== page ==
The goal of the research, he said, was to see if the conventional scientific wisdom about how much sediment the river carries in its upstream reaches holds true on its last leg to the Gulf.
“We wanted to see if there were forces at work that changed the way sediment is moved in that lower part of the river — the section where the diversions would be operating,” Allison said.
Clearly there are.
“That work significantly changed how we have to look at the lower-most river,” said Kemp. “And that makes the hydro study now even more vital,” he added, calling it the most important river study since the 1960s — “and certainly critically important for the master plan.”
The hydrodynamics study is designed to provide the engineers and scientists molding the state’s coastal master plan with the raw numbers to determine the efficacy of restoration projects that depend on the river’s volume and sediment capacity.
“We will end up with a set of very well-calibrated numerical models that can basically test any restoration scenario,” Allison said. “We’ll know if we open a diversion at Point X how much sediment it will capture, how we should operate it in various ways at various times to achieve the objectives, and what impacts operating it might have on the river and on other diversions.”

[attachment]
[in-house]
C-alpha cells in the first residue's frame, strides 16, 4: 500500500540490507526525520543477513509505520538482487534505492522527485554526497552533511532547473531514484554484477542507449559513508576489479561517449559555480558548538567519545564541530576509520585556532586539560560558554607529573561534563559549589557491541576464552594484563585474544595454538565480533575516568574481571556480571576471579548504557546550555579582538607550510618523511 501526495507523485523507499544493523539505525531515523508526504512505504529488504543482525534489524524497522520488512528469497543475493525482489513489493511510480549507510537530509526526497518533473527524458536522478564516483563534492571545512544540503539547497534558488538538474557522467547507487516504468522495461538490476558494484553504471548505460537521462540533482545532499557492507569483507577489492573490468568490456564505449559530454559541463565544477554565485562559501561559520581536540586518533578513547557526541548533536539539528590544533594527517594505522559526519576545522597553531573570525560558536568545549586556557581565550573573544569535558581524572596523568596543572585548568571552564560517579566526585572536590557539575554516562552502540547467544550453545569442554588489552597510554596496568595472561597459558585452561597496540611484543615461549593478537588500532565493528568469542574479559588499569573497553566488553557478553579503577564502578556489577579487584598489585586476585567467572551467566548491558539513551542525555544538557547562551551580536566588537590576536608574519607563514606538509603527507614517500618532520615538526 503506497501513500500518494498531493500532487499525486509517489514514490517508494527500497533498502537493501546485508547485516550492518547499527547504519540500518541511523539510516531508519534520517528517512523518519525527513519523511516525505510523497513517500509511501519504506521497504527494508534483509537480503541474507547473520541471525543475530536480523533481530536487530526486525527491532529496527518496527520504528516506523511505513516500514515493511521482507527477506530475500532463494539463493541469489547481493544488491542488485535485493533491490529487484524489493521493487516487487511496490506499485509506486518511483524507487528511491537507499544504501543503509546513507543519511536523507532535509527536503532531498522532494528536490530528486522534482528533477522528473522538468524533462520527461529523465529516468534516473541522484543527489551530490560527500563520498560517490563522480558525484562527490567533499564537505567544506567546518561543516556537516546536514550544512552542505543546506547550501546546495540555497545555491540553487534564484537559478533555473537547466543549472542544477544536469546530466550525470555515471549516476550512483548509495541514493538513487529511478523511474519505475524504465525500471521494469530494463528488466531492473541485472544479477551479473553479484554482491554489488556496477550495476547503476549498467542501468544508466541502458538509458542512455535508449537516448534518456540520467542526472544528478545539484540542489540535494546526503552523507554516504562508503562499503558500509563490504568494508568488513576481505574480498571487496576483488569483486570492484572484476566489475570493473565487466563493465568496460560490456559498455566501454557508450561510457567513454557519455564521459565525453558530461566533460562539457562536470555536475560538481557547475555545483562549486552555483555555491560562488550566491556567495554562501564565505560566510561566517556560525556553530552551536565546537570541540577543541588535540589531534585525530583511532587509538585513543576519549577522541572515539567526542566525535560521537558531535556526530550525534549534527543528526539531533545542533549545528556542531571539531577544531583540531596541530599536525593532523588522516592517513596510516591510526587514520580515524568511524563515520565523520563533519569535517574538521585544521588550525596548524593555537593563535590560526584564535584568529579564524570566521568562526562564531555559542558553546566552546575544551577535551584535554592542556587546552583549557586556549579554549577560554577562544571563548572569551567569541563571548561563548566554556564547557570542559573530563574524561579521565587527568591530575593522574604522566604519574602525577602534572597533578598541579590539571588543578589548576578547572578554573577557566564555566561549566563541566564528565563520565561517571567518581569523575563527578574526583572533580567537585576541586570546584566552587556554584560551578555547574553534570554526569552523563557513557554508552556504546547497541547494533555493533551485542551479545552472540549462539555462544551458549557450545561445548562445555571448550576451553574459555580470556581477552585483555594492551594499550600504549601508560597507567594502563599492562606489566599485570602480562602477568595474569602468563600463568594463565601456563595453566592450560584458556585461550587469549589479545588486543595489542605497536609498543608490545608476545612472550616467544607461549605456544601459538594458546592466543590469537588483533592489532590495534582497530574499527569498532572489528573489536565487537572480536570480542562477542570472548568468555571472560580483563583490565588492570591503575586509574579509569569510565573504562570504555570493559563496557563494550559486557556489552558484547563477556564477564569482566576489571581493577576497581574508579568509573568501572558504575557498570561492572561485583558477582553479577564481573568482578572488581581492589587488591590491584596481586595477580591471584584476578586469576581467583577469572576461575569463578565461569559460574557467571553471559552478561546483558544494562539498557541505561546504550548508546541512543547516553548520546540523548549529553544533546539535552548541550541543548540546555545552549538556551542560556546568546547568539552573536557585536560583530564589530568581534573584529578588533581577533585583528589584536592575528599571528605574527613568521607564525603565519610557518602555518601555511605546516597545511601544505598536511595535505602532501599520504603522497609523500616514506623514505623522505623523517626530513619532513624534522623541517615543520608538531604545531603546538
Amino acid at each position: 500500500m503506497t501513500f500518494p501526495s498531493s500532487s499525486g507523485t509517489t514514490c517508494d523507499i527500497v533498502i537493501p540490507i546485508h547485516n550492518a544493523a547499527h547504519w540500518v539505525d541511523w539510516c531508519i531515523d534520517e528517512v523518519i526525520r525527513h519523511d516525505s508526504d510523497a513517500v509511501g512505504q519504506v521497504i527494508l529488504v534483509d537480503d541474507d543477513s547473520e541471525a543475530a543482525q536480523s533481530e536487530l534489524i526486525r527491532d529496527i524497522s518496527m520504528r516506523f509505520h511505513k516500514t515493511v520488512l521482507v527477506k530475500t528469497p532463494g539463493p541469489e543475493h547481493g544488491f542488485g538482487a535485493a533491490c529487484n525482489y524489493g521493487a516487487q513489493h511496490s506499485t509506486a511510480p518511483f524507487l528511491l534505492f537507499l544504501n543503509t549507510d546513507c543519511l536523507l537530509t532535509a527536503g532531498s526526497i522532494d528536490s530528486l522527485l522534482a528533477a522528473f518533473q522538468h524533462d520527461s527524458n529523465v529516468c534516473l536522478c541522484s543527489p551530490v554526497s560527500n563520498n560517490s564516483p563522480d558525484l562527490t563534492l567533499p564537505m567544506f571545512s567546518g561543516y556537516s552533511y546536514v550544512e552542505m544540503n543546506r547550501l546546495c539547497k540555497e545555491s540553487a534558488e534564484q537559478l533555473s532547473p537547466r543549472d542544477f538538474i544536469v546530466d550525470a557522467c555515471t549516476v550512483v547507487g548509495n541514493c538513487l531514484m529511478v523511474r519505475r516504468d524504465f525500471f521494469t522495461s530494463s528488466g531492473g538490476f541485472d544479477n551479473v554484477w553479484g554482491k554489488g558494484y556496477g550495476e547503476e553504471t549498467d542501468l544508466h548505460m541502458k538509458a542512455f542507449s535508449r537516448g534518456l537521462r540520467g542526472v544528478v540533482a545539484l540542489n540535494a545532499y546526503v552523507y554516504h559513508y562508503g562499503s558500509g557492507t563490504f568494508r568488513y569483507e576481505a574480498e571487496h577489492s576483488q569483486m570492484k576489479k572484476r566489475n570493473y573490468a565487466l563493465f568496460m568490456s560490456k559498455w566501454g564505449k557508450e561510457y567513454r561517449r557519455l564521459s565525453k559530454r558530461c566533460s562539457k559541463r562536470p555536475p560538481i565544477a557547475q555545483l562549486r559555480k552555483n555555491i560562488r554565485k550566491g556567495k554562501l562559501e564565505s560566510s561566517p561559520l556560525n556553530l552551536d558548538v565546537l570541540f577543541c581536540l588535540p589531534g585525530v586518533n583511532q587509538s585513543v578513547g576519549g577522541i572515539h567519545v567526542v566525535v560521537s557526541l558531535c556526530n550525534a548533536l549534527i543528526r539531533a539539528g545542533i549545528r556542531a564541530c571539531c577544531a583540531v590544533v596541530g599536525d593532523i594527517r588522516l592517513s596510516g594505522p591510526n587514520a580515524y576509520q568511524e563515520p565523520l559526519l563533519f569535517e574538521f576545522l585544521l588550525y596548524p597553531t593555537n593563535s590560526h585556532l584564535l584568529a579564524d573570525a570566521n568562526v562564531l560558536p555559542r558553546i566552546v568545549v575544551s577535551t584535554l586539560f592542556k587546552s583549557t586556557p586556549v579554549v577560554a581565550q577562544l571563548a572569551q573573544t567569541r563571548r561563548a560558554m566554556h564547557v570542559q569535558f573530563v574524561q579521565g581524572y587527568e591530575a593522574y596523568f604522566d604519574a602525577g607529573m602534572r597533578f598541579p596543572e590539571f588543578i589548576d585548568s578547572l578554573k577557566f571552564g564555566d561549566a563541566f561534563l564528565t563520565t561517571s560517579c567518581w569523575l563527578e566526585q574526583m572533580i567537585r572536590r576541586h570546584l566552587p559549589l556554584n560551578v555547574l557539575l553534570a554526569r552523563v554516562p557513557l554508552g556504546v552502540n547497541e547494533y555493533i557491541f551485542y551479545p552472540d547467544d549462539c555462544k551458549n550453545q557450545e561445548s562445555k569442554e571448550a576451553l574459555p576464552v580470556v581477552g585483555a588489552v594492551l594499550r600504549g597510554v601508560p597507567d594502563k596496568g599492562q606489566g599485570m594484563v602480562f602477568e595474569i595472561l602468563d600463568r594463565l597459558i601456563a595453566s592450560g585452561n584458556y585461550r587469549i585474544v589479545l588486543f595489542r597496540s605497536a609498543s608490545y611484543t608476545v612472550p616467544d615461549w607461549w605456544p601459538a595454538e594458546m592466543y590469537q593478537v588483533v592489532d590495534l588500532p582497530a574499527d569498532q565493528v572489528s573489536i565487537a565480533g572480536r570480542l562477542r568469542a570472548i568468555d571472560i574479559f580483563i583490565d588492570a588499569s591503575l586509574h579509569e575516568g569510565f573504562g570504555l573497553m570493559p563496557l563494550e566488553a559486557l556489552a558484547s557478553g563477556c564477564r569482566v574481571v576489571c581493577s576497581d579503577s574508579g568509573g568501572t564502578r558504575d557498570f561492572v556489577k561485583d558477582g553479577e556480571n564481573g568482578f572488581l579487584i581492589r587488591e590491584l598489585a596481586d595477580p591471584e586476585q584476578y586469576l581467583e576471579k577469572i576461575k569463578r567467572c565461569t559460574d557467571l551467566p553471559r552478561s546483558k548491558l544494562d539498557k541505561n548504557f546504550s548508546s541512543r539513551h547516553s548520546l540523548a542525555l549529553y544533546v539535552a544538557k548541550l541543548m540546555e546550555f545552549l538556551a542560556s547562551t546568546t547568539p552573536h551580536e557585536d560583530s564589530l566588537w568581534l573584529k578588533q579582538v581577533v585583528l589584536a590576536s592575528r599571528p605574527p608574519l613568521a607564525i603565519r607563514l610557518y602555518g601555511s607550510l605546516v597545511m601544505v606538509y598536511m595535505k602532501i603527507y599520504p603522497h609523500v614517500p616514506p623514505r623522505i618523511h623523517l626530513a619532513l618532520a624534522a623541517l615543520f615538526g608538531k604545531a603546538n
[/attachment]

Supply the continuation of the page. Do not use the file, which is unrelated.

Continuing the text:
He called such insights “absolutely critical” to the success of restoration effort but not a reason to slow down the planning process.
Researchers said it was not unusual that the coastal authority did not wait for the latest river data before planning projects for the 2012 master plan and making predictions for their success. Events beyond their control played a part in that time line, they said.
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